When a new technology hits the market, the immediate question is how it can make our lives easier. And while that’s a good selling point, an even better one is how they can benefit the healthcare industry. A lot of big advancements in health have been made due to advancements in technology. Take a look at the ones we think are most impressive.
Virtual reality is currently being used as a means of allowing physical therapy patients to work harder and yet, easier.
Training yourself to walk again isn’t going to be the most fun thing, and that’s where VR comes in. VR can already turn exercise into a game, so it makes sense to offer physical therapy patients a VR experience to work through.
It can also speed up the process, which will do more than removing some frustration for the patient. Stroke and traumatic brain injury patients need to get started as soon as possible with their physical therapy in order to have the best chances – and the harder they work, the faster they’ll recover.
And the cherry on top is that VR games can be personalised to suit the patient, upping the challenge, or tailoring the activities to suit.
As of now, 3D printers are so affordable and accessible that some people have one in their homes, which in turn makes what the 3D printer creates far more accessible.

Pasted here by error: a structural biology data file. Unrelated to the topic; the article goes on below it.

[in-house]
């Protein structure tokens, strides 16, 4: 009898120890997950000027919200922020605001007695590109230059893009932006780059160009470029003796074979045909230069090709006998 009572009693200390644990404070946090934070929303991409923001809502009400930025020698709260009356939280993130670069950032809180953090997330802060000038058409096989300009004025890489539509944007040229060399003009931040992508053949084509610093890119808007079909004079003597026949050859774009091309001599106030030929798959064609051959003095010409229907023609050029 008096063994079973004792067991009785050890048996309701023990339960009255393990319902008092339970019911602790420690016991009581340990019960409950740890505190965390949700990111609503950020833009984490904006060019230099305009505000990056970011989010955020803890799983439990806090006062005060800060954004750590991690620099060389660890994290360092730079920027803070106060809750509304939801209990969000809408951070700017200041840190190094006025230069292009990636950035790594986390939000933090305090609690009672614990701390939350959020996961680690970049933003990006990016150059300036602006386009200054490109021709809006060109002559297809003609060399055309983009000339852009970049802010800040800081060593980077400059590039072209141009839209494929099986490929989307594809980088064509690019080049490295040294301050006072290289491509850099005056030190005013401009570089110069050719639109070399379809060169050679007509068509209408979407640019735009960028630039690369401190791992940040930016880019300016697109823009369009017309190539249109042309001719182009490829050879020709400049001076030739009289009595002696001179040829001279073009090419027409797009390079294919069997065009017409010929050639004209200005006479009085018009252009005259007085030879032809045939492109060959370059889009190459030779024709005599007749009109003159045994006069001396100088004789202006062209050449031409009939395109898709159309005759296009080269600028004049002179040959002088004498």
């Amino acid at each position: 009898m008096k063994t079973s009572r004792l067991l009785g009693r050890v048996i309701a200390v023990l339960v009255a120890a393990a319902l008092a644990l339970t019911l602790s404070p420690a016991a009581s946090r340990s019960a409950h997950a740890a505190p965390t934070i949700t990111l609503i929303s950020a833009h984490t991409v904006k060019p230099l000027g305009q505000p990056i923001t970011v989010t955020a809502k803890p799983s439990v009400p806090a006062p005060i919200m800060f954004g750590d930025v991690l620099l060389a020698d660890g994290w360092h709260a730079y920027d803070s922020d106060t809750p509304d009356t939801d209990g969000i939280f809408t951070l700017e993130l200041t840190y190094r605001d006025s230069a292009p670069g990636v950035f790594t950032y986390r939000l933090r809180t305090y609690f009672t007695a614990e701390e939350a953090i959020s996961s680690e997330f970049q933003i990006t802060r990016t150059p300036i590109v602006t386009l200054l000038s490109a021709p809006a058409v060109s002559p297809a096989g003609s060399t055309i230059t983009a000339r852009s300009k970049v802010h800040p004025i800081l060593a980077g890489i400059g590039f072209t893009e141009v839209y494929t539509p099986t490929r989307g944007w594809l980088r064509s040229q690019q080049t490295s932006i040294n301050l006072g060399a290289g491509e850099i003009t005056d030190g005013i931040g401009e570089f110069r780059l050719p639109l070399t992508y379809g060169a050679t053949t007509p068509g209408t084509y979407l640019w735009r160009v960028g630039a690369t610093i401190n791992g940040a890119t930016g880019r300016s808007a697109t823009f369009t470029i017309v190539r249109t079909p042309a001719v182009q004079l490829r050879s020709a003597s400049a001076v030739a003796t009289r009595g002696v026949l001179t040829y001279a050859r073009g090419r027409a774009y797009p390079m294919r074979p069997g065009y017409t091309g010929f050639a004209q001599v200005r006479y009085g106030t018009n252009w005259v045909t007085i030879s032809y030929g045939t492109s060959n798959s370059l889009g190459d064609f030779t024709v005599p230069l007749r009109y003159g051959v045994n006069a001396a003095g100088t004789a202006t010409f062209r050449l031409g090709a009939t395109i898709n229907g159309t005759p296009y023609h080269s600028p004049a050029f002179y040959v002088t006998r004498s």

In healthcare, 3D printed prosthetics are becoming the norm for artificial limbs. The reduced cost and labour of making the prosthetics make them far more accessible to patients. Plus, they can be personalised to fit the patient better for more comfort.
Organizations like the Tej Kohli Foundation and the Victoria Hand Project are using 3D printing to offer patients affordable and useful prosthetics. This also helps children, who will have to have more prosthetics made as they grow.
Smartwatches and other wearable tech
Smartwatches already do a lot for healthcare. With a watch constantly monitoring our heart rate and blood pressure, prompting us to exercise when we’ve sat for ten minutes, and counting our calories, we’re bound to see healthier lifestyles and lower rates of heart disease and strokes.
But a smartwatch comes under the umbrella term of wearable tech and is only one gadget in a range of gadgets designed to monitor patients.
This allows for remote healthcare, which has become vital in the past few years but is highly useful even beyond the idea of viral diseases. Doctors can treat patients in remote and rural areas, it will be easier to treat patients with doctor shortages and GP waiting times will go down.
Heart monitors, blood oxygen and stress detectors and more, allow healthcare professionals to monitor a patient’s vitals in real-time, without needing to be physically in the room.
GP’s have already adopted a similar idea, conducting a lot of patient appointments over the phone. It’s only a matter of time before the wearable tech is being used to report back to your healthcare professionals on your ailment.